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Martin Bohm (Kiefer Sutherland, left) tries to understand his son, Jake (David Mazouz) in `Touch.` (photo ©2012 Fox Broadcasting Co./credit: Richard Foreman/FOX)
Martin Bohm (Kiefer Sutherland, left) tries to understand his son, Jake (David Mazouz) in "Touch." (photo ©2012 Fox Broadcasting Co./credit: Richard Foreman/FOX)

Kiefer Sutherland: 'Touch' action, suspense should appeal to '24' fans

by jmaloni
Wed, Jan 25th 2012 01:20 pm

Series preview tonight at 9 p.m. following "American Idol"

Behind the Screens with Joshua Maloni

By now, we've all seen trailers for Kiefer Sutherland's new FOX drama, "Touch." All signs suggest the series will be heart-warming, intriguing and acted out by a stellar cast that includes Danny Glover ("Lethal Weapon"), Gugu Mbatha-Raw ("Undercovers") and talented newcomer David Mazouz.

But, for those of us who loved "24," and are used to seeing Sutherland as no-nonsense action hero Jack Bauer, will it be enough? How do you convince "24" fans that "Touch" is going to be just as entertaining, equally captivating and sufficiently interesting?

"I don't know if there is convincing" Sutherland said. "I think that ultimately almost in the way that '24' started, people that are initially interested, whether they're a fan of ("Heroes" and "Touch" producer) Tim Kring or a fan of mine or like the trailer, they'll watch it and then, if they feel strongly about it, they'll tell friends - and we have to rely on that.

"For me, personally, I feel that there is a great deal of suspense within the context of the show, even in the not knowing what the numbers are and the narrative where the audience actually knows more than the lead character. So I think that even though we're not blowing things up, I think that there is enough excitement around the drama of this show, that people will not be that thrown by it who enjoyed '24.' And we really do rely on you guys telling people about it and hopefully it will be something that grows."

Fair enough.

In "Touch," Sutherland stars as Martin Bohm, a widower and single father who is unable to connect with his son, Jake (Mazouz). The 11-year-old boy doesn't speak, he doesn't like to be touched, and his only connection to the world, seemingly, is numbers.

When social worker Clea Hopkins (Mbatha-Raw) takes Jake and places him in foster care, he reaches out to his father through his beloved numbers. With the help of professor Arthur Teller (Glover), Martin discovers Jake's ability to tie together more than just their relationship.

"At the beginning of the story we discover Martin, who has a son named Jake, who, in the course of our story, we realize has been misdiagnosed with severe autism and, in fact, is actually just a truly, truly evolved human being that is years and years beyond where my character is and our society is at," Sutherland said. "And in an effort to communicate with my son, I discover that he has this unbelievable skill set that allows him to interpret numbers and symbols in a way that kind of explain our past and to some degree predict our future, and that's where we start the show off.

"My journey (is) very much like the Chinese fable that the story is based on, which was called 'The Red Thread.' And the red thread is basically a red thread that is loosely looped around the ankles of all the people that are supposed to come in contact with each other over the course of a lifetime. This thread can stretch and it can bend, but it cannot break. And somehow in our society we have broken this, and my son is taking me on a journey to try and put the thread back together."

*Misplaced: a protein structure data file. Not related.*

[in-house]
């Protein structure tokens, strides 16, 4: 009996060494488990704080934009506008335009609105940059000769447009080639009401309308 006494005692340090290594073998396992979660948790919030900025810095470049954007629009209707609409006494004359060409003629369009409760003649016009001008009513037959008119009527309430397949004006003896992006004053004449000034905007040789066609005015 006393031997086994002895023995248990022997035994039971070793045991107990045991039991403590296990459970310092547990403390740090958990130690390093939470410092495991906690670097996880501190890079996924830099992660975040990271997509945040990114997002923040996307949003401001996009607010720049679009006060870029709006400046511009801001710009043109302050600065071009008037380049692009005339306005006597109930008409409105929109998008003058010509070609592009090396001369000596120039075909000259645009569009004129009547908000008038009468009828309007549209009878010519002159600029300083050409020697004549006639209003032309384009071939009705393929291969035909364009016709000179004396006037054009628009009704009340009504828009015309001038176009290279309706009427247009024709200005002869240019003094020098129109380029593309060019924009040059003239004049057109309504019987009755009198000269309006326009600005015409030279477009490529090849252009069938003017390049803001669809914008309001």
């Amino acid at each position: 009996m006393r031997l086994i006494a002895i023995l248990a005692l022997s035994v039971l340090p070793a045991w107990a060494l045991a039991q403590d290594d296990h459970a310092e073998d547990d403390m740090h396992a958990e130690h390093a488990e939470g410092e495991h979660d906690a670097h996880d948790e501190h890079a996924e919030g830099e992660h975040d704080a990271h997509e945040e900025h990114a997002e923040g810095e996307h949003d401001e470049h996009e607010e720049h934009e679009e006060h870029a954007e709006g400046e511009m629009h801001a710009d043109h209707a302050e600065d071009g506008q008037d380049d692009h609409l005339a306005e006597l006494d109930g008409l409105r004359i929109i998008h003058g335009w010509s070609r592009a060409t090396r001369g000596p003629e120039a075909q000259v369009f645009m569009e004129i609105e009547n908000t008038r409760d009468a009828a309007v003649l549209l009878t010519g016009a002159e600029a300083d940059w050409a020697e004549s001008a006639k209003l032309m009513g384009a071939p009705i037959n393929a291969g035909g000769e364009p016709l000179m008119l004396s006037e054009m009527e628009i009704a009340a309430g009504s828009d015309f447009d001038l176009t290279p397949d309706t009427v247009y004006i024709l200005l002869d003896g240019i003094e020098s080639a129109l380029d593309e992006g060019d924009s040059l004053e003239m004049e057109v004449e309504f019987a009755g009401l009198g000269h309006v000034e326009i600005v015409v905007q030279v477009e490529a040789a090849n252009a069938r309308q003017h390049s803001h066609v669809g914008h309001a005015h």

"We're embarking on the journey of a father trying to connect with his son, and trying to have as normal a relationship as he can under the circumstances," Sutherland noted.

He offered high praise for Mazouz, his on-screen offspring.

"He's an amazing young actor and he's an amazing young man," Sutherland said. "He does something that is really, I don't - I think it would be impossible to try and teach an actor to do. He has very limited physical response to anything that I do. He doesn't talk, and yet I can feel his presence even if he's not looking at me. I can always sense that he's listening, and I think that comes across to the viewer as well. That's a real gift."

So, too, is the show, itself. Sutherland hadn't necessarily planned to return to television less than two years after "24" ended. But, after "reluctantly" reading the script while doing a play, he said he'd be remiss to pass on the project.

"I had an unbelievable experience on '24,' " Sutherland said. "We shot 198 episodes and I was as excited about shooting the 198th as I was the first. So that experience, and I had a great relationship with FOX, both the studio and the network. And so that, combined with this script, it wasn't even really a choice anymore. It was something that I knew I had to do."

"When I take a look at what I think Tim Kring is doing with this show, I certainly haven't been a part of anything more creative," Sutherland added.

"Touch" debuts with a special preview Wednesday, Jan. 25 (9-10:07 p.m.), and then makes its series premiere Thursday, March 22 (9 p.m.), on FOX. Follow the show online at http://www.fox.com/touch/.

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